HYDROGEN HEATING FROM RINNAI
Chris Goggin maps out his company’s view and adaption to the changing marketplace in the heating and hot water arena on the road to NetZero
Decarbonisation and NetZero ambitions are prominent issues in global political agendas, forcing debate and discussion that focuses on potential future energy resources. Throughout these dialogues, hydrogen has been identified as a potential energy source for the global mass market.
The applications for hydrogen are many: industrial process, vehicles and building stock are key areas for deployment. A key reason in hydrogen’s identification as a mass market energy solution focuses on hydrogen’s clean content. Hydrogen is environmentally benign and therefore releases no CO₂ emissions.
Decarbonizing the industrial sector is vital in cutting heavy emission releases. This includes the steel and chemical industries, both of which are responsible for large CO₂ emissions. The traffic sector believes hydrogen can deliver reduced emissions whilst powering long haul vehicles and local public transport – note the recent London buses example. Hydrogen is also likely to be integral in domestic energy provision. Future energy mixes of green, cleaner gasses containing hydrogen blends are considered viable replacements of fossil fuels.
By 2030 the UK plans to construct ‘hydrogen clusters’ introducing numerous avenues for hydrogen deployment, transfer and consumption to be made possible. The construction of hydrogen clusters will supply local residential and commercial buildings with locally sourced hydrogen. The Hynet Northwest programme has made considerable advancements in this area. One consideration is to link these clusters to the central transmission network to supply the whole of the UK.
Elsewhere away from the UK, there has been development of a comprehensive hydrogen strategy aiming to create a carbon neutral Europe. To further the development of carbon neutrality across Europe, the ‘European Clean Hydrogen Alliance’ an organization comprised of policy makers along the entire hydrogen value chain has been founded. This alliance concentrates on providing viable technologies, investment opportunities and political advice which aims to form political decision making on cleaner energies.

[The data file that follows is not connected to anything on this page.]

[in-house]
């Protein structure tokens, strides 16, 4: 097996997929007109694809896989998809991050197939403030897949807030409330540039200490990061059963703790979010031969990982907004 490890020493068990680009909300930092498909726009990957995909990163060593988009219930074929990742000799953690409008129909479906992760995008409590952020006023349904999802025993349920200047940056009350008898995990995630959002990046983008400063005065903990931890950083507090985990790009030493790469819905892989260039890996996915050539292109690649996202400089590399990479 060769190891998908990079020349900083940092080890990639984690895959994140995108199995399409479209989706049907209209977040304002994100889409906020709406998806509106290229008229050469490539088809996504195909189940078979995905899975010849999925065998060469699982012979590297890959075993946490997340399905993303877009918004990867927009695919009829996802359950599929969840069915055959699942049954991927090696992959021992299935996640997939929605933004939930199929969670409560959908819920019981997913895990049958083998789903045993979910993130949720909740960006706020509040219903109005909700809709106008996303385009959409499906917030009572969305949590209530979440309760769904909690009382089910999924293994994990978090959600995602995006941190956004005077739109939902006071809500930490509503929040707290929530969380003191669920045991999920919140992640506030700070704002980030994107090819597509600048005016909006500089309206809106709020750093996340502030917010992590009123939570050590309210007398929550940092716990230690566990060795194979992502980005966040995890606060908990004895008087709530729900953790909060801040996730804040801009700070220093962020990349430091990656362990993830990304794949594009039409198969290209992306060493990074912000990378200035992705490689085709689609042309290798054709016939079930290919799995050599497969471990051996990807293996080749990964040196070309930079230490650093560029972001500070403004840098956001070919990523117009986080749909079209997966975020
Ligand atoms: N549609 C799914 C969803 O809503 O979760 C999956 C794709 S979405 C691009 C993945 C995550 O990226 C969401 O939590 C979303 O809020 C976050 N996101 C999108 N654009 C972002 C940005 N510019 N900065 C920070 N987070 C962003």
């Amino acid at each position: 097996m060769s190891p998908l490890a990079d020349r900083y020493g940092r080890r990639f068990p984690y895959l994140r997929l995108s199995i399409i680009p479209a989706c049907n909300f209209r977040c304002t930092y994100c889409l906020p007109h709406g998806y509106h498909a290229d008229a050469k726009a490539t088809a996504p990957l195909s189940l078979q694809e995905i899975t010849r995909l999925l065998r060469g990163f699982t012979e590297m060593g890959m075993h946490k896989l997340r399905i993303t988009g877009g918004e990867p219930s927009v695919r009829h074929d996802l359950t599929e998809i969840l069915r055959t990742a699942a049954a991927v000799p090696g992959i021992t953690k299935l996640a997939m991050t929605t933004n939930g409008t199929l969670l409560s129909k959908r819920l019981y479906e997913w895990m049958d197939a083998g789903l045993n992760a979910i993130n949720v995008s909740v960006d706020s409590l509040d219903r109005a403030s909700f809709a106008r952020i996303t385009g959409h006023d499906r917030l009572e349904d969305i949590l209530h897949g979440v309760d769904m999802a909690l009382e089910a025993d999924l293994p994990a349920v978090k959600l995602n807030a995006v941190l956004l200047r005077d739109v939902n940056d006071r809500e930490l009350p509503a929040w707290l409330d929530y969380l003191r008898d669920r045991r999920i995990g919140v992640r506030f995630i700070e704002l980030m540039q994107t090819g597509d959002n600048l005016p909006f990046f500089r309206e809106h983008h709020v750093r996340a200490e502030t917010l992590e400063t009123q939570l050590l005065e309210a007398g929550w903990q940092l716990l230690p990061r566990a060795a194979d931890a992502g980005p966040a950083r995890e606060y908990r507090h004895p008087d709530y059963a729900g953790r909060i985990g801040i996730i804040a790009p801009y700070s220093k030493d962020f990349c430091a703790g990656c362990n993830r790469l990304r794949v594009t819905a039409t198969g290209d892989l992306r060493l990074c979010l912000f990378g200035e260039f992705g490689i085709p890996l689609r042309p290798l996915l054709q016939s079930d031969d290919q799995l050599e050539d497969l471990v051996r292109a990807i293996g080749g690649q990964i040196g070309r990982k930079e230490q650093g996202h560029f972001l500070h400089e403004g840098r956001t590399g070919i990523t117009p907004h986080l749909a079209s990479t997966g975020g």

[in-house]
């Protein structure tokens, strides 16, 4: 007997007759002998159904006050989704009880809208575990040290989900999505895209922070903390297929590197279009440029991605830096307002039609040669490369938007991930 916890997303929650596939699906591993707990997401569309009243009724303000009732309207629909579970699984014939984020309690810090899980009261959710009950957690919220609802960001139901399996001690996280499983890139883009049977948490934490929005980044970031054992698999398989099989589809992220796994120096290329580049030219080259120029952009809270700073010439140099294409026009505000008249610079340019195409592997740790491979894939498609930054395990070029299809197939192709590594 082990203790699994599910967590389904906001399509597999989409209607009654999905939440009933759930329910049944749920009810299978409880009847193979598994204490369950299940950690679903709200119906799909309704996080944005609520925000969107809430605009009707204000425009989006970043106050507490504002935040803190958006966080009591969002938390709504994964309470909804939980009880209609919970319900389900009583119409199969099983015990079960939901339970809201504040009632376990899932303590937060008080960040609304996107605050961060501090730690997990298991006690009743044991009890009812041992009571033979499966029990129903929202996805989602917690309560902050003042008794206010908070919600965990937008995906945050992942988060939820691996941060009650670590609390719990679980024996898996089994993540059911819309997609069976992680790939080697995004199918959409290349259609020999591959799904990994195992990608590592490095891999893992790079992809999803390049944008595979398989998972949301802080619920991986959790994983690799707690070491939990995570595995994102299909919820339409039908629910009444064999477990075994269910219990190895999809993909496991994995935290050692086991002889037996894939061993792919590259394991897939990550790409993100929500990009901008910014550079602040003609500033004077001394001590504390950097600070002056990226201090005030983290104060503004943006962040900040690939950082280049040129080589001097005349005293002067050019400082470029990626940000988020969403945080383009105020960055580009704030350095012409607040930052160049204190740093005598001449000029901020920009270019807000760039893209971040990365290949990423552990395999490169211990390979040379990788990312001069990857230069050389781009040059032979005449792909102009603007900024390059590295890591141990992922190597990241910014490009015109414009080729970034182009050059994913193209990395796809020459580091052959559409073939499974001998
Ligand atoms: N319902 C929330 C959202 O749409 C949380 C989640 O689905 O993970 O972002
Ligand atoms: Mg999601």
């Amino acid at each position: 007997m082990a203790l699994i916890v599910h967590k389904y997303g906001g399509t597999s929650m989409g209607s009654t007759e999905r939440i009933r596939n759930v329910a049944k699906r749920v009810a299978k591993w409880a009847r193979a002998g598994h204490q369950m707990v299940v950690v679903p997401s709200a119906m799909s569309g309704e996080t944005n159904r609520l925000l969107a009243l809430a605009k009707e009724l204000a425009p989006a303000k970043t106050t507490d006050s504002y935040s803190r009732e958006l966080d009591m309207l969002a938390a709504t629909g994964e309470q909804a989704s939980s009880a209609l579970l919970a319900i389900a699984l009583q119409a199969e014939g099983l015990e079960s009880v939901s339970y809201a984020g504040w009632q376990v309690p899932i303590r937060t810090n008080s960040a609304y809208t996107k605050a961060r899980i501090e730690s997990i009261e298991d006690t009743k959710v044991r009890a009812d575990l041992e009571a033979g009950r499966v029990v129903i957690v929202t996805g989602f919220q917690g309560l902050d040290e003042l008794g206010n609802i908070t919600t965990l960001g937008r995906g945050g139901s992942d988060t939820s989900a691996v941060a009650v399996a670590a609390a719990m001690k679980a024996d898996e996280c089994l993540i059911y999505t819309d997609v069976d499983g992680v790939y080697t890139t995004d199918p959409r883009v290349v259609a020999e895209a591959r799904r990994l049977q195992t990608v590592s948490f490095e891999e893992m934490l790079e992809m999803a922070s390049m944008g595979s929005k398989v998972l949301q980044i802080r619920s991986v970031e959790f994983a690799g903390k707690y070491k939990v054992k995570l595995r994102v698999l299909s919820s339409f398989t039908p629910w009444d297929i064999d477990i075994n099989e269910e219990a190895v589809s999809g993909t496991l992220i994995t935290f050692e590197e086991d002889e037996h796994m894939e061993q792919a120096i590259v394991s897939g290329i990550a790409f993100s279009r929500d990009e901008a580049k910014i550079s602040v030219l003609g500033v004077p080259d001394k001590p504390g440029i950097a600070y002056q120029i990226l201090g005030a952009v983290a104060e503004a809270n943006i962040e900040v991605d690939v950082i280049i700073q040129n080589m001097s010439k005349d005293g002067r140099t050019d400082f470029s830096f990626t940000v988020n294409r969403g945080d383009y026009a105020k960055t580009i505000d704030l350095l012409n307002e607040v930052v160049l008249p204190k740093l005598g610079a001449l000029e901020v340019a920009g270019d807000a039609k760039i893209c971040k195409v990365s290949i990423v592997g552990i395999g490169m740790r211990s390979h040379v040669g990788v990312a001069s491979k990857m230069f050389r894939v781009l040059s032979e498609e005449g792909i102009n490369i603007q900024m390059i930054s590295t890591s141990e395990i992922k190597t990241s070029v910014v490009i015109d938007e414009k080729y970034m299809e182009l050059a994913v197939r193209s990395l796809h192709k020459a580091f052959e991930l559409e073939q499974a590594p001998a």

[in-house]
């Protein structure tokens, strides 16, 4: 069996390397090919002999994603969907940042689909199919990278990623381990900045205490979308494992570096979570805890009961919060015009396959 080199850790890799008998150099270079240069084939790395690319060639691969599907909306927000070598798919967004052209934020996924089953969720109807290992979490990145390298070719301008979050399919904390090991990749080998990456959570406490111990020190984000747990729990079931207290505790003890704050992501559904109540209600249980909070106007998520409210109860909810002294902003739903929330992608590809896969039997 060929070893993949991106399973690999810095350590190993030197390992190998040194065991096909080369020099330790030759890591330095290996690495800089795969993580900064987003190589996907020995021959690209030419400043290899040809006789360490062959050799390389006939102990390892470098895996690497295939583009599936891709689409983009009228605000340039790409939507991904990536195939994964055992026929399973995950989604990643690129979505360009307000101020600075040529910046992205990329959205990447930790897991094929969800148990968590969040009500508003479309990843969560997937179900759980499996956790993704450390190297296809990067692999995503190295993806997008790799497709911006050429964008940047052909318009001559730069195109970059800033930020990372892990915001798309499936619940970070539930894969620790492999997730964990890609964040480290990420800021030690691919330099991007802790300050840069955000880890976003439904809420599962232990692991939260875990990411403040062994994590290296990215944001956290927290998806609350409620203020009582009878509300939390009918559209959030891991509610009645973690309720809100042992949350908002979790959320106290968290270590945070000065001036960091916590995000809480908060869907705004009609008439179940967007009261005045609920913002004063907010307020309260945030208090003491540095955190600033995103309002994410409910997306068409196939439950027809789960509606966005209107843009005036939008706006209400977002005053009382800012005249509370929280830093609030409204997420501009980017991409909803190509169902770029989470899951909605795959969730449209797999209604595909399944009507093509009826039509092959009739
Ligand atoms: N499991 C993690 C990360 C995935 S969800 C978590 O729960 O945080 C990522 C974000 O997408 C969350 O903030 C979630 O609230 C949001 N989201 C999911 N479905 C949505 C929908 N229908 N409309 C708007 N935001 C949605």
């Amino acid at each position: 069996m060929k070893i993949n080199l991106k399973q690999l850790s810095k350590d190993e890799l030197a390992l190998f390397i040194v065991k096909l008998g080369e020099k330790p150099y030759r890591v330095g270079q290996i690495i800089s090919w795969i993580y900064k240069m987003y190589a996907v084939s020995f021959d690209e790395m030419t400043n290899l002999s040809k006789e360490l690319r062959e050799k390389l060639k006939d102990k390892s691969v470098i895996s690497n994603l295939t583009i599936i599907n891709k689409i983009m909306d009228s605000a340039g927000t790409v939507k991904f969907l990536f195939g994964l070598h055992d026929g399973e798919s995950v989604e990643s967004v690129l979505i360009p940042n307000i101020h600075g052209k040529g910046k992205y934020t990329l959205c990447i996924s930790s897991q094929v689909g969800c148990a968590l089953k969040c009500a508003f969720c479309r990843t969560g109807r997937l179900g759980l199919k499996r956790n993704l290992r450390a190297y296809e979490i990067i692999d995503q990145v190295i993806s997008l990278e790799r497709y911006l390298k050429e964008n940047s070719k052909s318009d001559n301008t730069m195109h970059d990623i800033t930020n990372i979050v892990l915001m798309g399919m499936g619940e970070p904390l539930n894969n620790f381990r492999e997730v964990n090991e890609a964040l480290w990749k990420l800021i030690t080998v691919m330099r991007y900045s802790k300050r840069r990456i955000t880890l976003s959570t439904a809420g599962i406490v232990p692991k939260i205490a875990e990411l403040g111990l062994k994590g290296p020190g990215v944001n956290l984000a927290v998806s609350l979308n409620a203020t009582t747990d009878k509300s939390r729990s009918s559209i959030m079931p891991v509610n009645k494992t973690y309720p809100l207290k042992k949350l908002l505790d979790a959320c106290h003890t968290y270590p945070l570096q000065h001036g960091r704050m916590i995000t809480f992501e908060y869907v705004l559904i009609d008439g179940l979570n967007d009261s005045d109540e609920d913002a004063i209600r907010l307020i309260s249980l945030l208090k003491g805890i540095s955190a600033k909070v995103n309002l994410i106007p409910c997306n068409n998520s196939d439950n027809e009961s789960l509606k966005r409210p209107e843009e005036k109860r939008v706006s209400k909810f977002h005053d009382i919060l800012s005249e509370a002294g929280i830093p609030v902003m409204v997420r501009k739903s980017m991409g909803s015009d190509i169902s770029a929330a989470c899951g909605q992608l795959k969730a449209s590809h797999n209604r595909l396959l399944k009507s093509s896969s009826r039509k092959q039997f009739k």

Germany has advanced preparations towards a hydrogen economy with a detailed national hydrogen strategy set up in 2020. The Netherlands, France, Spain, Portugal and Norway have also developed their respective national hydrogen strategies. UK recognition of a hydrogen economy is also advanced and a national hydrogen strategy is set to be released soon. As a result, appliance manufacturers are preparing to adapt their products to accept cleaner gasses.
To be prepared for a changing technological horizon, Rinnai is assisting future standards for both blends and 100% hydrogen. Hydrogen undoubtedly maintains the potential to be a cornerstone of the European energy transition.
For hydrogen to become Europe’s fuel of choice, hydrogen must be produced CO₂-free and based on renewable energies, as so called “green” hydrogen. To date, no large quantities of green hydrogen have been produced, limiting hydrogen’s mass market potential.
Production capacities must be created, as well as pipeline and distribution networks; transport and storage facilities. In addition, uniform technical standards remain to be defined. At present there are no harmonised standards for the percentage of hydrogen that may be added to existing gas grids. The percentage varies between zero and ten percent across European countries. European harmonisation is a long-term undertaking.
There are two issues which demand attention within the heating market. The first issue which requires research and data gathering centres on the proposed dispersal of a 20% hydrogen mixture into the national gas grid. The second point of focus is the development of hydrogen as a CO₂-free fuel by 2030 – 2050. Additional tests to collect insights into future hydrogen gas blending rates are being carried out by gas utility companies in the UK, Germany and The Netherlands.
In anticipation of a future transition to hydrogen, Rinnai’s commercial range of water heaters have undertaken and passed a series of rigorous verification tests that demonstrate their ability to accept hydrogen fuel gas blends of 30%.
Rinnai is also positioning future products to receive CO₂-free pure hydrogen. Testing has begun on Rinnai’s Next-gen 100% hydrogen gas ready appliances. Pete Seddon, Technical team leader at Rinnai UK explains further:
“The specification of hydrogen differs from natural gas, meaning that flame sensing devices will need modification, along with some other components. The temperature within the appliance is very similar however, meaning that durability and reliability won’t change. Other positive elements associated with hydrogen within appliance combustion is that the heaters can be constructed in such a way that they are the same size as natural gas variants, simplifying appliance replacement and maintaining continuity. The Wobbe index for methane and hydrogen is also very similar, whilst the efficiency of the appliances is also like that of natural gas condensing variants.”
The UK hydrogen strategy will be released alongside the Heat in Buildings strategy, which is expected to mandate hydrogen ready equipment. The growth of UK hydrogen clusters continues at pace and hydrogen blending is expected in the short term. Rinnai is well placed to deal with any current and future heating requirements and endeavours to support customers and partners throughout Rinnai’s future hydrogen decarbonisation pathway.